Catholic schools kept chaplains despite cutbacks

Marcia Dolinski, chaplain at Holy Family Elementary/Junior High, works with Grade 2 students.

PHOTO SUPPLIED

Marcia Dolinski, chaplain at Holy Family Elementary/Junior High, works with Grade 2 students.

November 25, 2013
PATTI LIOGIER
SPECIAL TO THE WCR

What is a chaplain and what are they doing in junior high and senior high schools in Edmonton Catholic Schools (ECSD)?

In March 2000, ECSD put forth a proposal through the Alberta Initiative for School Improvement (AISI) to fund the Ambassadors of Hope initiative.

The proposal asked for funding to provide each of the seven high schools with a full-time chaplain. The chaplain was to provide leadership in meeting the spiritual needs of the school.

The chaplains' responsibilities may also include acting as a spiritual advisor to staff and students, coordinating prayer and liturgical celebrations, providing faith formation for staff, planning student and staff retreats, providing guidance on theological and moral issues, assisting with social justice activities and enhancing partnerships with the parishes.

When the AISI funding was cut, ECSD made a commitment to continue the chaplaincy position in the high schools.

In September 2012, Superintendent Joan Carr took another step and asked for each junior high school to designate a chaplain. Although neither position is a full-time, they have become an invaluable component of our Catholic schools.

DISTRICT CHAPLAIN

The district has a chaplain, Father Mike Mireau, who is also chaplain for St. Francis Xavier Catholic High School.

Kim Breault, chaplain at Edmonton's Austin O'Brien High School, blesses a student during the school's Easter Mass at St. Joseph's Basilica.

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Kim Breault, chaplain at Edmonton's Austin O'Brien High School, blesses a student during the school's Easter Mass at St. Joseph's Basilica.

Father Mike believes that whether the chaplain is a priest or a layperson, it is important for youth to have the presence of someone publicly and visually devoted to faith. Having a person whose faith is a major part of their life sets a tone and a culture of leading a faith-filled life.

Marcia Dolinski, chaplain at Holy Family School, is the go-to person for "things spiritual, religious and Catholic." Dolinski holds a graduate diploma in religious education from Newman Theological College and says that her work at Newman has been vital to her in this position.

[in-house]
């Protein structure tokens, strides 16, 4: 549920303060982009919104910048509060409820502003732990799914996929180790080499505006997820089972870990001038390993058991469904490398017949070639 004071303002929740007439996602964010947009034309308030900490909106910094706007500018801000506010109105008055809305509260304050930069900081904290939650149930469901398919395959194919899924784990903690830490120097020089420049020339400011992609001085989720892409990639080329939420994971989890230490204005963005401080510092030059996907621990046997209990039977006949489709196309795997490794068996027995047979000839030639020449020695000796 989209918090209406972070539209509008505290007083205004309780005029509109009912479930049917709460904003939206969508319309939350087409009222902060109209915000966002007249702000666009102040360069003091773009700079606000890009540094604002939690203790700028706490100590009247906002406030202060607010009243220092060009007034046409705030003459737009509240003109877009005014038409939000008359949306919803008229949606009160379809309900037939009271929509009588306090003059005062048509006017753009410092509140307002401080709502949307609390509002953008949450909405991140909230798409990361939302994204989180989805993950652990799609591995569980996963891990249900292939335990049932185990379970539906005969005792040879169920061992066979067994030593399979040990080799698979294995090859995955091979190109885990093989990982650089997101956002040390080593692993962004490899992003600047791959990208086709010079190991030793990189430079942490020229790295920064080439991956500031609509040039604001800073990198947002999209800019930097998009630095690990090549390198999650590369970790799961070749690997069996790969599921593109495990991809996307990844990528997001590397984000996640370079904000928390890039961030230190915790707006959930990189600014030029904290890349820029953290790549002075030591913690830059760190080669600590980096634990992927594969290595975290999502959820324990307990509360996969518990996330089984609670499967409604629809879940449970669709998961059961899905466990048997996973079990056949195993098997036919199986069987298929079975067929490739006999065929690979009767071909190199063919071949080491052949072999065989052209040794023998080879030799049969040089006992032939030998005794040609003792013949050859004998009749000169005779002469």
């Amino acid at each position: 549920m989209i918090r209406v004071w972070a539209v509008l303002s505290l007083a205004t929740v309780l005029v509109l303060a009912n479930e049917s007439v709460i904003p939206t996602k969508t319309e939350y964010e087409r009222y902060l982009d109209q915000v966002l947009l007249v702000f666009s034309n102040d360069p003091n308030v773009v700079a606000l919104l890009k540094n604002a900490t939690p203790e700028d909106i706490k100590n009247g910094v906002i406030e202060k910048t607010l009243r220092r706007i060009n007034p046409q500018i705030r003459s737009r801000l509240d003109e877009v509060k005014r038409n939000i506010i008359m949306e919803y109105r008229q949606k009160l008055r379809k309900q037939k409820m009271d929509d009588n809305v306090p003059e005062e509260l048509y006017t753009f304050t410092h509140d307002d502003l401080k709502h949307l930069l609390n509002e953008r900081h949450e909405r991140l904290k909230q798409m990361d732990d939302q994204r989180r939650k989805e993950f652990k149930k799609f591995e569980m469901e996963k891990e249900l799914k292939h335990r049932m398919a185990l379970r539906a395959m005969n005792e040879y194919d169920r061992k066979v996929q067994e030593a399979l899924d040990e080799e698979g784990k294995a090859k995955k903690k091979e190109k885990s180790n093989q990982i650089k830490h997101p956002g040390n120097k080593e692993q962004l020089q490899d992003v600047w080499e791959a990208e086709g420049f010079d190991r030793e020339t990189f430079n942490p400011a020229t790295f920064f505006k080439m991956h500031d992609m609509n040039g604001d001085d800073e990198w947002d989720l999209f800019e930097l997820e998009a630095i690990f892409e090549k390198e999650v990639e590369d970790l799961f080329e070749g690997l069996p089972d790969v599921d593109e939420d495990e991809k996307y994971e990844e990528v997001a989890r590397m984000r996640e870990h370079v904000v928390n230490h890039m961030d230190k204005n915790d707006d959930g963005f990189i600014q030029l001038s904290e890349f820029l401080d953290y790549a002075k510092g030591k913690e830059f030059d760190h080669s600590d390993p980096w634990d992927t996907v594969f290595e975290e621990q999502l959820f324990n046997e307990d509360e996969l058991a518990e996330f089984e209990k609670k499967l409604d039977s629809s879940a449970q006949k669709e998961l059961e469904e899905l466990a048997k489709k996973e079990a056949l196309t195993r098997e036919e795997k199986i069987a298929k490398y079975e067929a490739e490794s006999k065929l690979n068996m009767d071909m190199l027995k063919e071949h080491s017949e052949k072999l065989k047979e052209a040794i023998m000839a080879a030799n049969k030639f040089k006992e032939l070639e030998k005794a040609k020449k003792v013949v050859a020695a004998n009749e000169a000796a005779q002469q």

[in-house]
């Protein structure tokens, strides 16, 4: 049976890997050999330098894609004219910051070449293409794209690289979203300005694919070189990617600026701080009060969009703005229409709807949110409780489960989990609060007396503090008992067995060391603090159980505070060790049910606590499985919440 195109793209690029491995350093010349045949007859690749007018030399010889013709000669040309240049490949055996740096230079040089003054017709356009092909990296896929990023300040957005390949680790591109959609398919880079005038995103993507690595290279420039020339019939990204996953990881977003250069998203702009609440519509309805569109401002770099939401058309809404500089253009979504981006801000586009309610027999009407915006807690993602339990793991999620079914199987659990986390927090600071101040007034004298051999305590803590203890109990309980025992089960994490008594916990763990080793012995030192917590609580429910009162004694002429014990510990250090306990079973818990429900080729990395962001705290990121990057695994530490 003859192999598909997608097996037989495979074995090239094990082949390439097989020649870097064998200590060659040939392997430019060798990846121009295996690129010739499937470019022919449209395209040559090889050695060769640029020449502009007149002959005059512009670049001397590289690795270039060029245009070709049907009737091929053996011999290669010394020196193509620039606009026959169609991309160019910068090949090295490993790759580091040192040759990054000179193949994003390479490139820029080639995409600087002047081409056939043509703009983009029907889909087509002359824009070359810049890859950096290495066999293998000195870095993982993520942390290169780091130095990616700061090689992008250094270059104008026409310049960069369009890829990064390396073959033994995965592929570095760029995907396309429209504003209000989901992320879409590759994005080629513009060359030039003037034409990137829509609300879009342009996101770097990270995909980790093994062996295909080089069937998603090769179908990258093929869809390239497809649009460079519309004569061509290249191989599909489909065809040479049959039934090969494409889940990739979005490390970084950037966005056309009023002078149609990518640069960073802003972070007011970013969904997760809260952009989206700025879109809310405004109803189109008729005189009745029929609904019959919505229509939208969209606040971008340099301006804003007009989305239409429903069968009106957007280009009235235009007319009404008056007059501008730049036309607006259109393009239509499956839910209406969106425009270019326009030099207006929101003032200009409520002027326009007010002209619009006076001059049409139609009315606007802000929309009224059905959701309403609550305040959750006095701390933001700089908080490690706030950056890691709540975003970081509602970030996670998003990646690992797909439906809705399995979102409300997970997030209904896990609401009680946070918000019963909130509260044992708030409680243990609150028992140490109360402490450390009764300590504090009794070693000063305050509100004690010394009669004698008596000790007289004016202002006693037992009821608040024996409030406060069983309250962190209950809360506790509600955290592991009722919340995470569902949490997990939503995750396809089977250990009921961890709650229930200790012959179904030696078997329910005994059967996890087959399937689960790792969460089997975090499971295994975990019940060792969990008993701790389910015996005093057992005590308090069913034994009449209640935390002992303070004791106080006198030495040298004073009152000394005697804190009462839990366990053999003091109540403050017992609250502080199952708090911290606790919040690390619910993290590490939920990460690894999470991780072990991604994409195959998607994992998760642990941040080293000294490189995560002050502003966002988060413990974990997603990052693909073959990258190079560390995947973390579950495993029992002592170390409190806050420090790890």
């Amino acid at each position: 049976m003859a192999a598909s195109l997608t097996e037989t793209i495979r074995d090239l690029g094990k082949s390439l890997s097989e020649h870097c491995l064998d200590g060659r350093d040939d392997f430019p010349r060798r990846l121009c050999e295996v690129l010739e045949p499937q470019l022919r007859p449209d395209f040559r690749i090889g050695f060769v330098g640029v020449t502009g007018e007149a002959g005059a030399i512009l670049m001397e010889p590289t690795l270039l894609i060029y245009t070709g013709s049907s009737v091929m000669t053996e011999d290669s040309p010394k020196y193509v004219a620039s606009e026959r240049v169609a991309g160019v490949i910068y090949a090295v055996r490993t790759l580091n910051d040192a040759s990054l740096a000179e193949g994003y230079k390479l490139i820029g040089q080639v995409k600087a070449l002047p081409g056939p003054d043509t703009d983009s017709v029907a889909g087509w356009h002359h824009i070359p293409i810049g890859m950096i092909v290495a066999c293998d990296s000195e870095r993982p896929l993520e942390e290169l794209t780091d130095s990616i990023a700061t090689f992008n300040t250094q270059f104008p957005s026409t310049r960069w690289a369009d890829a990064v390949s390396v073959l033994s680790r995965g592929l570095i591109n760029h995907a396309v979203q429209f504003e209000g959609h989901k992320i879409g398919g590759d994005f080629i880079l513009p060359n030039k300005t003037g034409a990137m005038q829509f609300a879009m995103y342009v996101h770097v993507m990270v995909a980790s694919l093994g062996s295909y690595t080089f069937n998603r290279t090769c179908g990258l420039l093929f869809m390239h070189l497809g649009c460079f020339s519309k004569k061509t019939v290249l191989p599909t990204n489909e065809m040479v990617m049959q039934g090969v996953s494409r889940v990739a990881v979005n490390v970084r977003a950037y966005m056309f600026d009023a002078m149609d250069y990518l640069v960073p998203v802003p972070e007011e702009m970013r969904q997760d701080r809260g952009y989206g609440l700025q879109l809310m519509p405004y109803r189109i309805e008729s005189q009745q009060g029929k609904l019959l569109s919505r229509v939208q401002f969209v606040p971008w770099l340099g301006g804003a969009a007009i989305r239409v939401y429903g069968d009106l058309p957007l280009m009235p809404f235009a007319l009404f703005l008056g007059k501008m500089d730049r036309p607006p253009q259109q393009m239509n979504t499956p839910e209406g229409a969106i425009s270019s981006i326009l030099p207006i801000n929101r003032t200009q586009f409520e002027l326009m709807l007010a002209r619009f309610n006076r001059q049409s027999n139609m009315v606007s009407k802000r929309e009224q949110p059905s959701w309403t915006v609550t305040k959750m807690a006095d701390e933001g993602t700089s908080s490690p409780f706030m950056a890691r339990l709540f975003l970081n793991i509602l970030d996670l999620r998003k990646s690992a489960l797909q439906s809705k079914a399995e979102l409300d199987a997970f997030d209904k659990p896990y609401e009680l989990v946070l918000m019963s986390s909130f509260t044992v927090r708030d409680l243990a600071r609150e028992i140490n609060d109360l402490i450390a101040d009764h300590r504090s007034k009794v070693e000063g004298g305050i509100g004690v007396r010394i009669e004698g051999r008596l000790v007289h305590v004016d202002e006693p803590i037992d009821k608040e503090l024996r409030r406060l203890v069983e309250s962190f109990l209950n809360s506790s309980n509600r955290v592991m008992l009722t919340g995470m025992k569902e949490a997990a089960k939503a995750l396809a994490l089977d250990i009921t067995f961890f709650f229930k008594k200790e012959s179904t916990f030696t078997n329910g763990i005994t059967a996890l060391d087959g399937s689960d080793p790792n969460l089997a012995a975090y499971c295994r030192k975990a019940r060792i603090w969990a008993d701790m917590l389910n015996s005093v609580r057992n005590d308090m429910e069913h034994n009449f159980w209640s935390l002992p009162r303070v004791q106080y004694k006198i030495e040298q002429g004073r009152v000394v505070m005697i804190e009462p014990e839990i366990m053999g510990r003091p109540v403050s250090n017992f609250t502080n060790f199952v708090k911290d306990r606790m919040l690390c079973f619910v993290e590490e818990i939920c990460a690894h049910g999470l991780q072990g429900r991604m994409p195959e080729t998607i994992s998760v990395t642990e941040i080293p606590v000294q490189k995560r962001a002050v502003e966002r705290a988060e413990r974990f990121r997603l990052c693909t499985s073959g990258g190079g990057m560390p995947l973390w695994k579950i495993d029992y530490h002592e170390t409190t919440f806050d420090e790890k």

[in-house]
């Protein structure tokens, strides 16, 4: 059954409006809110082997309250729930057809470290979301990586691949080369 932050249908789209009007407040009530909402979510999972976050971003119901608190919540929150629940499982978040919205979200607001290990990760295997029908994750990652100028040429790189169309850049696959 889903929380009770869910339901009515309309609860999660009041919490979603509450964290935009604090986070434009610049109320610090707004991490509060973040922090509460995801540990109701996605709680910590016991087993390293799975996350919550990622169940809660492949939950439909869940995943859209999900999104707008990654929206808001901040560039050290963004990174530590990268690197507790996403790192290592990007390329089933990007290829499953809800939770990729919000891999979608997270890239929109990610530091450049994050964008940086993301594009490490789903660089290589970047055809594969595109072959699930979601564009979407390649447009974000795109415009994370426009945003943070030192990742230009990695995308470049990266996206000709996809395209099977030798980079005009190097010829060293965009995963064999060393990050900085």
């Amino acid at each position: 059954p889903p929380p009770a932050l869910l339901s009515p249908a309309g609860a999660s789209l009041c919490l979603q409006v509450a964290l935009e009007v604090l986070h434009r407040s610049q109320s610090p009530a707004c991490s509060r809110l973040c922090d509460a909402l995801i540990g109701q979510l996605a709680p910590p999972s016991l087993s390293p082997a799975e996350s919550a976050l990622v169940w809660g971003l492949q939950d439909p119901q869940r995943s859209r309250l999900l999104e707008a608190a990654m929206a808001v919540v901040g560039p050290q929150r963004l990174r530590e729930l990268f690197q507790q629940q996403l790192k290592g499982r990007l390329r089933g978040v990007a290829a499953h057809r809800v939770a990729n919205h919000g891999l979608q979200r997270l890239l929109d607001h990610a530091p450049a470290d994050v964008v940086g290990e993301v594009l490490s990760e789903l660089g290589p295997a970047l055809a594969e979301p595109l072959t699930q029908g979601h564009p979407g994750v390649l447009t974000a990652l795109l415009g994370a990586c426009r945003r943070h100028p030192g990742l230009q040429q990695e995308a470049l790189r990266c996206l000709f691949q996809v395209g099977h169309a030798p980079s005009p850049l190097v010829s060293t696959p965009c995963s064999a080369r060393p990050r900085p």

She received her diploma through the cohort program sponsored by ECSD. The chaplain position gives Dolinski the opportunity to give back to the district by being able to share her expertise with staff and students.

Whether it is helping staff create a liturgical celebration, collaborating with teachers about permeating the curriculum with the Catholic faith or answering questions a student has brought forward regarding their faith, Dolinski is there.

DEVELOPING TRUST

Because the chaplains have developed relationships in their schools, a level of trust has already been established.

Mother Margaret Mary chaplain, Sandra Esposito, says that this "opens the doors to a spiritual talk" that is safe and non-judgmental. The students and staff have someone who is a part of their community that they can talk with when seeking spiritual counseling.

It is Carr's dream to have a chaplain in every school. With the last set of education cutbacks, she made it a priority to keep all chaplains.

The importance of this person in the school is important and instrumental in providing a faith filled education for the students of ECSD. It is the hope of Edmonton Catholic Schools that one day the dream of a chaplain in every school will be a reality.

(Patti Liogier is religious education consultant with Edmonton Catholic Schools.)